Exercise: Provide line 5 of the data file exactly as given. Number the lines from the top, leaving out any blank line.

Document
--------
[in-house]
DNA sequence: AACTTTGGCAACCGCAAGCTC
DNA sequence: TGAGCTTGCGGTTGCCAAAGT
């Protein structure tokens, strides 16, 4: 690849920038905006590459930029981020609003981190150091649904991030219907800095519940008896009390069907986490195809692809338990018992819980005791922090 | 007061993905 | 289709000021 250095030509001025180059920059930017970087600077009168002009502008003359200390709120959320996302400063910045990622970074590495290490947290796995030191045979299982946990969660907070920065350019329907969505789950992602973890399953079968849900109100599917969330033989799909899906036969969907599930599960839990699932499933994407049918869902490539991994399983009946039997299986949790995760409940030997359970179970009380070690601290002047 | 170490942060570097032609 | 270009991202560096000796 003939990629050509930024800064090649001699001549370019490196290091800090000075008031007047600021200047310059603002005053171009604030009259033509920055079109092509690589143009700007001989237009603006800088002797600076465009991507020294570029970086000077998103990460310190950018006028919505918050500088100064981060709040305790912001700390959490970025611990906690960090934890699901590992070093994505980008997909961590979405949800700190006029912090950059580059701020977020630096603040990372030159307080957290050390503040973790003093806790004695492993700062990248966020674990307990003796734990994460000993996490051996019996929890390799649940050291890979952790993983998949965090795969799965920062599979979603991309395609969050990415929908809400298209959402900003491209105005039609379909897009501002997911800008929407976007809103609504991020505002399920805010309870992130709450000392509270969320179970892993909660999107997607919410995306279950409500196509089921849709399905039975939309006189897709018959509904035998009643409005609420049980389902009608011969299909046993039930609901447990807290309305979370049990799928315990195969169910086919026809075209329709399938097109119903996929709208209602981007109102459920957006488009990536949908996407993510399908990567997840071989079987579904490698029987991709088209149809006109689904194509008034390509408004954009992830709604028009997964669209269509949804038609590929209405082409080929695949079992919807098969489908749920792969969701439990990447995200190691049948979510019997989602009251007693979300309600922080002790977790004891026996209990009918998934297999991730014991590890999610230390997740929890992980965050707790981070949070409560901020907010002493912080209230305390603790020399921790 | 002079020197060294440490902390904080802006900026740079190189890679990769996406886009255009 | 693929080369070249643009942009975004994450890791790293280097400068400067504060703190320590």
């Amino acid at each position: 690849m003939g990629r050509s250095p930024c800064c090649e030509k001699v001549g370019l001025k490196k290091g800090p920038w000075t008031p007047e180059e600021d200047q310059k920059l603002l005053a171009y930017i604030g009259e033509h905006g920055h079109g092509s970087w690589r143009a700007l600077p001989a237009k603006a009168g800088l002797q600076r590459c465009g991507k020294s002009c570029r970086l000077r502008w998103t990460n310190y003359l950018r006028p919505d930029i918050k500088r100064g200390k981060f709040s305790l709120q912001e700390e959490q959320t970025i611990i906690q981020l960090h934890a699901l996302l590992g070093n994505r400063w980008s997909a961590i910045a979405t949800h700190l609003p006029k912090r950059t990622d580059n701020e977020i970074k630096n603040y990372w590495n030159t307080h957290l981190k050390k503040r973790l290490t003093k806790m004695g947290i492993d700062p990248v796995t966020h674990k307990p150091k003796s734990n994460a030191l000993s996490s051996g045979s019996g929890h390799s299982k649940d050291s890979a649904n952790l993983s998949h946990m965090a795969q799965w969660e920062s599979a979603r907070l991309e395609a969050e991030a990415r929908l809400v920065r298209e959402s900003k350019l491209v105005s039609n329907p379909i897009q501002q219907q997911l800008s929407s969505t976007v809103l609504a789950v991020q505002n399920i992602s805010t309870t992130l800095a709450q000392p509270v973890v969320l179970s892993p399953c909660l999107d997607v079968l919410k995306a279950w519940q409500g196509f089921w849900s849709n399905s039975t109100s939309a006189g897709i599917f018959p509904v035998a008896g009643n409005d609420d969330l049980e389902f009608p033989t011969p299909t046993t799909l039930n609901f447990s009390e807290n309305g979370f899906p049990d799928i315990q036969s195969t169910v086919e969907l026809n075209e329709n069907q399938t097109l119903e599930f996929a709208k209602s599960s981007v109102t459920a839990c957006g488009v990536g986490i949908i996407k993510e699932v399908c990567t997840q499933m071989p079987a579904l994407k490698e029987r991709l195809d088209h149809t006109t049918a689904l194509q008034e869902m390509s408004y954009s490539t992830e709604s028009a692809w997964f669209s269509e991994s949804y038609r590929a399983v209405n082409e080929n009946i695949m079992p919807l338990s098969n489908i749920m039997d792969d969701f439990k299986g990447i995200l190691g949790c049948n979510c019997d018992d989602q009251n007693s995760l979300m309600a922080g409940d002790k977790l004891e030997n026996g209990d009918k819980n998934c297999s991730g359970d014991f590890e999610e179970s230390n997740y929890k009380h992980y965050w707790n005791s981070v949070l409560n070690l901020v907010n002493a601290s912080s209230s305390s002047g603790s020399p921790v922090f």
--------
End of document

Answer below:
């Amino acid at each position: 690849m003939g990629r050509s250095p930024c800064c090649e030509k001699v001549g370019l001025k490196k290091g800090p920038w000075t008031p007047e180059e600021d200047q310059k920059l603002l005053a171009y930017i604030g009259e033509h905006g920055h079109g092509s970087w690589r143009a700007l600077p001989a237009k603006a009168g800088l002797q600076r590459c465009g991507k020294s002009c570029r970086l000077r502008w998103t990460n310190y003359l950018r006028p919505d930029i918050k500088r100064g200390k981060f709040s305790l709120q912001e700390e959490q959320t970025i611990i906690q981020l960090h934890a699901l996302l590992g070093n994505r400063w980008s997909a961590i910045a979405t949800h700190l609003p006029k912090r950059t990622d580059n701020e977020i970074k630096n603040y990372w590495n030159t307080h957290l981190k050390k503040r973790l290490t003093k806790m004695g947290i492993d700062p990248v796995t966020h674990k307990p150091k003796s734990n994460a030191l000993s996490s051996g045979s019996g929890h390799s299982k649940d050291s890979a649904n952790l993983s998949h946990m965090a795969q799965w969660e920062s599979a979603r907070l991309e395609a969050e991030a990415r929908l809400v920065r298209e959402s900003k350019l491209v105005s039609n329907p379909i897009q501002q219907q997911l800008s929407s969505t976007v809103l609504a789950v991020q505002n399920i992602s805010t309870t992130l800095a709450q000392p509270v973890v969320l179970s892993p399953c909660l999107d997607v079968l919410k995306a279950w519940q409500g196509f089921w849900s849709n399905s039975t109100s939309a006189g897709i599917f018959p509904v035998a008896g009643n409005d609420d969330l049980e389902f009608p033989t011969p299909t046993t799909l039930n609901f447990s009390e807290n309305g979370f899906p049990d799928i315990q036969s195969t169910v086919e969907l026809n075209e329709n069907q399938t097109l119903e599930f996929a709208k209602s599960s981007v109102t459920a839990c957006g488009v990536g986490i949908i996407k993510e699932v399908c990567t997840q499933m071989p079987a579904l994407k490698e029987r991709l195809d088209h149809t006109t049918a689904l194509q008034e869902m390509s408004y954009s490539t992830e709604s028009a692809w997964f669209s269509e991994s949804y038609r590929a399983v209405n082409e080929n009946i695949m079992p919807l338990s098969n489908i749920m039997d792969d969701f439990k299986g990447i995200l190691g949790c049948n979510c019997d018992d989602q009251n007693s995760l979300m309600a922080g409940d002790k977790l004891e030997n026996g209990d009918k819980n998934c297999s991730g359970d014991f590890e999610e179970s230390n997740y929890k009380h992980y965050w707790n005791s981070v949070l409560n070690l901020v907010n002493a601290s912080s209230s305390s002047g603790s020399p921790v922090f």